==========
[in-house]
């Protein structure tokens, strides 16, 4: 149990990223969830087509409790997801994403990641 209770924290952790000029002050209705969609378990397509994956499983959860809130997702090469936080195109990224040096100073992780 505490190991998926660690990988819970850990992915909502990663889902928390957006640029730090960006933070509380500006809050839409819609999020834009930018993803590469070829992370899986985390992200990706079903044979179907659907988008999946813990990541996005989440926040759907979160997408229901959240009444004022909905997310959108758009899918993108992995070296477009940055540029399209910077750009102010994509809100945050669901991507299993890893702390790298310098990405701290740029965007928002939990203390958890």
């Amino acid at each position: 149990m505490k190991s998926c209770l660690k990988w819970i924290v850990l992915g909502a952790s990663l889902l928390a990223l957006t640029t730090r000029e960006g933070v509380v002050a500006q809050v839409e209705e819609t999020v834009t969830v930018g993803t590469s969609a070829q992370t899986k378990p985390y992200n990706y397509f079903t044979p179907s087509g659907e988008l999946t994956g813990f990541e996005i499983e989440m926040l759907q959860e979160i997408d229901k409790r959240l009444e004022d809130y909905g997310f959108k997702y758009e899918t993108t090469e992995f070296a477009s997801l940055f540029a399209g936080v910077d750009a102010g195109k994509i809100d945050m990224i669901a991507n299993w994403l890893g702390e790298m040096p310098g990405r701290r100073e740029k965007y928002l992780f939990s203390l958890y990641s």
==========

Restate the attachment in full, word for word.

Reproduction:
[in-house]
């Protein structure tokens, strides 16, 4: 149990990223969830087509409790997801994403990641 209770924290952790000029002050209705969609378990397509994956499983959860809130997702090469936080195109990224040096100073992780 505490190991998926660690990988819970850990992915909502990663889902928390957006640029730090960006933070509380500006809050839409819609999020834009930018993803590469070829992370899986985390992200990706079903044979179907659907988008999946813990990541996005989440926040759907979160997408229901959240009444004022909905997310959108758009899918993108992995070296477009940055540029399209910077750009102010994509809100945050669901991507299993890893702390790298310098990405701290740029965007928002939990203390958890």
């Amino acid at each position: 149990m505490k190991s998926c209770l660690k990988w819970i924290v850990l992915g909502a952790s990663l889902l928390a990223l957006t640029t730090r000029e960006g933070v509380v002050a500006q809050v839409e209705e819609t999020v834009t969830v930018g993803t590469s969609a070829q992370t899986k378990p985390y992200n990706y397509f079903t044979p179907s087509g659907e988008l999946t994956g813990f990541e996005i499983e989440m926040l759907q959860e979160i997408d229901k409790r959240l009444e004022d809130y909905g997310f959108k997702y758009e899918t993108t090469e992995f070296a477009s997801l940055f540029a399209g936080v910077d750009a102010g195109k994509i809100d945050m990224i669901a991507n299993w994403l890893g702390e790298m040096p310098g990405r701290r100073e740029k965007y928002l992780f939990s203390l958890y990641s």